How far is too far for diversity
As funds continue to tune and develop their offerings to make them more appealing, investors face a seemingly unending series of choices. Funds increasingly have more complex ethical considerations. Rightly so. But how far should they go?
There are already funds that consider the gender bias of their investments, some so far as to claim they are actively influencing gender diversity.
Back as far as 2009 the expression “gender lens investment” was used to describe investment that actively considered benefits to women. Some high profile funds include the Legal and General Investment Management’s Girl fund, the Valuers Feminines fund, managed by Caroline Grinda-Kalbacher; and the UBS ETF Global Gender Equality fund.
A 2015 report by McKinsey & Company supported the principle that funds should have a bias towards companies with diverse management, as a gender balance boosts performance.
Now investors and advisers, including at retail level, can use the extended gender lens concept to boost their returns.
A recent report revealed that the gender diversity of the management team actually makes a difference. In an environment where every tenth of a percentage point counts, this sort of information could add significantly to income returns.
In the third edition of the Alpha Female study, it is concluded that a fund management tram that is of mixed gender – as opposed to single gender teams or solo managers – will produce better returns, and do so while reducing overall risk compared to a male-only administration.
And the outperformance is not just at fund level, but at single asset class level too, with returns on equities, bonds and mixed asset portfolios run by mixed gender teams producing better total returns over three years.
They found that women-only managers or teams tended to have less risk, and the mixed tams balanced it out.
In a male denominated industry mixed teams can only encourage more women to become fund managers. It makes business sense too build a team with a mixture of skills and expertise, with gender diversity a huge windfall benefit.
Wasn’t it obvious
What is perhaps more concerning is that this information has been presented as surprising, or a revelation. It must seem fairly obvious at headline level that a team with a balance in gender would make for a more balanced approach to investment.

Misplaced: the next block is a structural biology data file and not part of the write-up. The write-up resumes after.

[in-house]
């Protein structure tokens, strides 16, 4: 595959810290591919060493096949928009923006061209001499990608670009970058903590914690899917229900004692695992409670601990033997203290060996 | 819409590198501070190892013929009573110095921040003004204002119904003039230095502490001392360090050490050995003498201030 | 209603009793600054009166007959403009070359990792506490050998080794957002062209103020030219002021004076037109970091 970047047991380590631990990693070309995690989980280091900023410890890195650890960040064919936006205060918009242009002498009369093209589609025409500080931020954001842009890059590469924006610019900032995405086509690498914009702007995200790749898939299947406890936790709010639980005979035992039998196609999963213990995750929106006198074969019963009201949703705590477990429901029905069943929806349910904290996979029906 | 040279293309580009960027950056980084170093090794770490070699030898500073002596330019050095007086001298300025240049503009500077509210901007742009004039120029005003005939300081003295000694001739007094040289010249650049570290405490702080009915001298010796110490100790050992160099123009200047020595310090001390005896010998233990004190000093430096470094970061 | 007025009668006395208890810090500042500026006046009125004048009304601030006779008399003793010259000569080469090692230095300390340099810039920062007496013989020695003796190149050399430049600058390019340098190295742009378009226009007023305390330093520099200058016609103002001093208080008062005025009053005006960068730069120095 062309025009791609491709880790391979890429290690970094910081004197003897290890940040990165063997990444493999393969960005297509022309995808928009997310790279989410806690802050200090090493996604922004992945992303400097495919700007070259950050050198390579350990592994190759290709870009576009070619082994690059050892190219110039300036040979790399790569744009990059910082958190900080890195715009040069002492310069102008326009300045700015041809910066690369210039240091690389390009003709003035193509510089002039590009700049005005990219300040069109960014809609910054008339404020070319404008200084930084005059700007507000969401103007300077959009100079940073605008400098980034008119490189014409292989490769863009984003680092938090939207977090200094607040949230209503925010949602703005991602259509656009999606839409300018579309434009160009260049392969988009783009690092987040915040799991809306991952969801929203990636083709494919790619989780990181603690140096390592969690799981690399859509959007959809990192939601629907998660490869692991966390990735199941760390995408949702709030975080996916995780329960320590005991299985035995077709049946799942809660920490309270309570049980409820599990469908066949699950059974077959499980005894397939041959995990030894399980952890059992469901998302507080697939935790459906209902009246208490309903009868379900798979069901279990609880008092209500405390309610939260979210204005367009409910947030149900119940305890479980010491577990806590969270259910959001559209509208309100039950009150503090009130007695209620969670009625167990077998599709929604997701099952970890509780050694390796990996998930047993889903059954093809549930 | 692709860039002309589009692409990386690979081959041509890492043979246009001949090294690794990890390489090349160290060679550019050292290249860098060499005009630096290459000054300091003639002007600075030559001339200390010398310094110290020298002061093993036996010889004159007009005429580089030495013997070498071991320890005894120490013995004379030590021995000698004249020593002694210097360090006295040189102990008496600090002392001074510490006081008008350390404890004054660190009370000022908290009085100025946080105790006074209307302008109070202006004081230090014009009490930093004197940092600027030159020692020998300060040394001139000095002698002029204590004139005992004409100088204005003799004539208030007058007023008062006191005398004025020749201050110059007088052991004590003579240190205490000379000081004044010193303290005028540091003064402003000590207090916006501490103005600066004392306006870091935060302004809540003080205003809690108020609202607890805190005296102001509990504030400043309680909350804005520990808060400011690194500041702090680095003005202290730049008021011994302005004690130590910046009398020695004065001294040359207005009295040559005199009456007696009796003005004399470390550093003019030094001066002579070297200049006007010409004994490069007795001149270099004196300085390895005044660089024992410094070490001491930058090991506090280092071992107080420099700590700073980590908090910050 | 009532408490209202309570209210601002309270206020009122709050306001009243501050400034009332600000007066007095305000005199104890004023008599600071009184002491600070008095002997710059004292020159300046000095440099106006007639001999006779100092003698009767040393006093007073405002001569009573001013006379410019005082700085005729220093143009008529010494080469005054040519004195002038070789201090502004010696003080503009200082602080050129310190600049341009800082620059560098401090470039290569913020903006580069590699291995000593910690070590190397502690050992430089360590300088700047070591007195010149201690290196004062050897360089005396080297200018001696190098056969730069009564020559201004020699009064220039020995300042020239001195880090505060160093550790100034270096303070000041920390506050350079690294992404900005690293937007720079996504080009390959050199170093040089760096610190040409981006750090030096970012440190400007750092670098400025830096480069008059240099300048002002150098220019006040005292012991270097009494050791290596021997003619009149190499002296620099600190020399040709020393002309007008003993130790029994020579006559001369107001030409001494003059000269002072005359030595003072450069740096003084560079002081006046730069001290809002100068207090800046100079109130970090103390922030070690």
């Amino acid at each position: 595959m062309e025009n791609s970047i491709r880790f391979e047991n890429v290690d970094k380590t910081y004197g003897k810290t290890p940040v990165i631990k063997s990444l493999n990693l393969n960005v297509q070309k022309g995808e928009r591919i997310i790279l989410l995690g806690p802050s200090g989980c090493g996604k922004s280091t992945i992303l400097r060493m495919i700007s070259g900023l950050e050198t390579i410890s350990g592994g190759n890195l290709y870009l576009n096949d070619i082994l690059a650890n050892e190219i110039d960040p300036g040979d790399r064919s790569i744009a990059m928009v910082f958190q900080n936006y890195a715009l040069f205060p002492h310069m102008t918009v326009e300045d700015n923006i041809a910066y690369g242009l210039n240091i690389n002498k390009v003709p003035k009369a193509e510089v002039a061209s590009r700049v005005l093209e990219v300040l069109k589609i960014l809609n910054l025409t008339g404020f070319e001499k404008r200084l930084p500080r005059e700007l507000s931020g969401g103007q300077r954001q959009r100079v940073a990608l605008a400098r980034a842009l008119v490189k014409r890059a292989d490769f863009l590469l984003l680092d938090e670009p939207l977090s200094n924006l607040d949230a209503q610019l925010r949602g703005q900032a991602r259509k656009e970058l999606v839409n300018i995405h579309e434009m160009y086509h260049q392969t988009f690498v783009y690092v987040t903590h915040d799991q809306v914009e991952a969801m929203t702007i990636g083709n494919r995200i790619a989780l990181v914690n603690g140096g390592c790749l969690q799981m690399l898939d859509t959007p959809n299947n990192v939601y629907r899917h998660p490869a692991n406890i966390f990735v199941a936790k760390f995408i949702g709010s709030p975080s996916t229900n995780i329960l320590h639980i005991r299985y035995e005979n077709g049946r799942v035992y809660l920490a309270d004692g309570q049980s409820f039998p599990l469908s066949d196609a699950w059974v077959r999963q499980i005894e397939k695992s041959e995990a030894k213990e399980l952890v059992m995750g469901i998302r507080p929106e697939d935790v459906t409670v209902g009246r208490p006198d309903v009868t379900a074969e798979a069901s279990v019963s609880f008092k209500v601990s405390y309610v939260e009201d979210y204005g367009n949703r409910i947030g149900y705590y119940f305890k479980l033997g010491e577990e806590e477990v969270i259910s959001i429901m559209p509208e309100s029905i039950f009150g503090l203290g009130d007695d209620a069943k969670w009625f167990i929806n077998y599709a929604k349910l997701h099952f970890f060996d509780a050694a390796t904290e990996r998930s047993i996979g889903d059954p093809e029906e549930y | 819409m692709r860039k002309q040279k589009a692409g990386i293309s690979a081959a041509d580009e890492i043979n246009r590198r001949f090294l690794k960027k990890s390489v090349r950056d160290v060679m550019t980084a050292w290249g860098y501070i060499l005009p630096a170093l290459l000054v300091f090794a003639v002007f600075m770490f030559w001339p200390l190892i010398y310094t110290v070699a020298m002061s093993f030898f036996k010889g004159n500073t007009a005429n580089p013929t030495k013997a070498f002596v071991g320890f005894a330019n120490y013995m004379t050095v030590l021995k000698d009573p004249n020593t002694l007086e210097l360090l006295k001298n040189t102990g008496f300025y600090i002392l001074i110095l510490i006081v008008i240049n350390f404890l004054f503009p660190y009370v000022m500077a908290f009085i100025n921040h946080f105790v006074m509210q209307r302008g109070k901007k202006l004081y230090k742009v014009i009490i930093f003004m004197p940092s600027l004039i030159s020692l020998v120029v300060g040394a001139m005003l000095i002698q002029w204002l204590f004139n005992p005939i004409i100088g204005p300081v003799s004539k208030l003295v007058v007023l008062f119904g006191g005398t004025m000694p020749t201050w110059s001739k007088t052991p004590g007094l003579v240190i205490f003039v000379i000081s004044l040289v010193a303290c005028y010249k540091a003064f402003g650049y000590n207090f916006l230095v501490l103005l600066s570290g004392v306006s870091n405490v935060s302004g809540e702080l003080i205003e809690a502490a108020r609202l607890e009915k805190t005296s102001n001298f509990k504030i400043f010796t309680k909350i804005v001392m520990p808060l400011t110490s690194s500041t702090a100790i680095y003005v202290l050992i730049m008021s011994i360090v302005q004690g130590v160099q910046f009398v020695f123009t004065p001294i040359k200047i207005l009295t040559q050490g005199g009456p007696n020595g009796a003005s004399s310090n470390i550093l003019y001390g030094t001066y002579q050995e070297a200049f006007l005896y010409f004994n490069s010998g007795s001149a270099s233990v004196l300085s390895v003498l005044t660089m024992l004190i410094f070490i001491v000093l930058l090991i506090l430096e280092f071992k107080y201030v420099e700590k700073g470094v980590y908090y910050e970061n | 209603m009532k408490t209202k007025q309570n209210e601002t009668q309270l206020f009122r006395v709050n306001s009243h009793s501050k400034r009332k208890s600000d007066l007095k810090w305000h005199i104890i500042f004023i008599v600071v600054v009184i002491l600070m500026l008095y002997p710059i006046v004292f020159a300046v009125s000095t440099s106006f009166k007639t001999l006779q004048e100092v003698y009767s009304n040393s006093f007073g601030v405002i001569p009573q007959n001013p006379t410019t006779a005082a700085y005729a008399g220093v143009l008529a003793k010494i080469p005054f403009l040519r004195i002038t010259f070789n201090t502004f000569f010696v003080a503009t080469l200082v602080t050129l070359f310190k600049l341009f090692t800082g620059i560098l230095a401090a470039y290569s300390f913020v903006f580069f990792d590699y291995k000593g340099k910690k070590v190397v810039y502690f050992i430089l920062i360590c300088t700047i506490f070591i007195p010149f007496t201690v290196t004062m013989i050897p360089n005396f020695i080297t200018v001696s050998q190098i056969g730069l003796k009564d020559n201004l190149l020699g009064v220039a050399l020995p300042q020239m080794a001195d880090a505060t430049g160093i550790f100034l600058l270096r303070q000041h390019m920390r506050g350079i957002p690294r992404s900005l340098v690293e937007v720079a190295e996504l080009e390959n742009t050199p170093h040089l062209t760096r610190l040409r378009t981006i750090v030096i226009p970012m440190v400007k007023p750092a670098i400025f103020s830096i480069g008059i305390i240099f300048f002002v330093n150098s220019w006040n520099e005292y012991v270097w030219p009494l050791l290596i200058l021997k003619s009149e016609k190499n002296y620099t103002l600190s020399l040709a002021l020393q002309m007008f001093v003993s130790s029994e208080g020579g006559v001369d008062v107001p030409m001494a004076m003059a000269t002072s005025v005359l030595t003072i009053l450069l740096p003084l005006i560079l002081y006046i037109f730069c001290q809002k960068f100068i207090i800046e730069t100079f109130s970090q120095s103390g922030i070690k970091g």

Add that balance to a brand range of experience and ideas and it is more likely to produce a winning portfolio.
City based IFAs Holden & Partners’ say that their investment committee would not buy a fund purely on the fact it had a mixed or women-only investment team, but instead look for a management team with a relatively flat structure and diversity of opinions, providing more confidence in that team to manage a certain product.
But if there are more women on the team it shows willingness to be more diverse.
Some advisers don’t regard fund manager diversity in their investment criteria, but would consider that a combination of different views and opinions is always going to give you a more balance, rounded approach.
There is evidence also that more management groups are aware and responding to the fact that mixed teams produce better results, with a 14 per cent increase in funds managed by a mixed team since 2016.
Second only to total return performance is risk exposure. The Alpha Female report also found that mixed teams have higher risk levels than female-only teams, but lower risk levels than male-only teams. Again unsurprisingly it was concluded that women in a mixed team appear to act as a restraining influence on men.
Opinions vary as why this is, but one suggests that men have had a longer history within financial services, and are biased towards short-termism and excessive risk. Women don’t have as long a history of thinking that way.
Performance demonstrates the benefits of diversity. Finding the right funds has become increasingly difficult with the increased complexity of selective criteria.
These additional ways to select – or deselect – the most suitable fund provide huge choice and more headache-bringing decisions. But it would appear on the evidence that finding funds that invest in companies with diversity within their culture, and fund managers that reflect those same values may be the next investing advantage.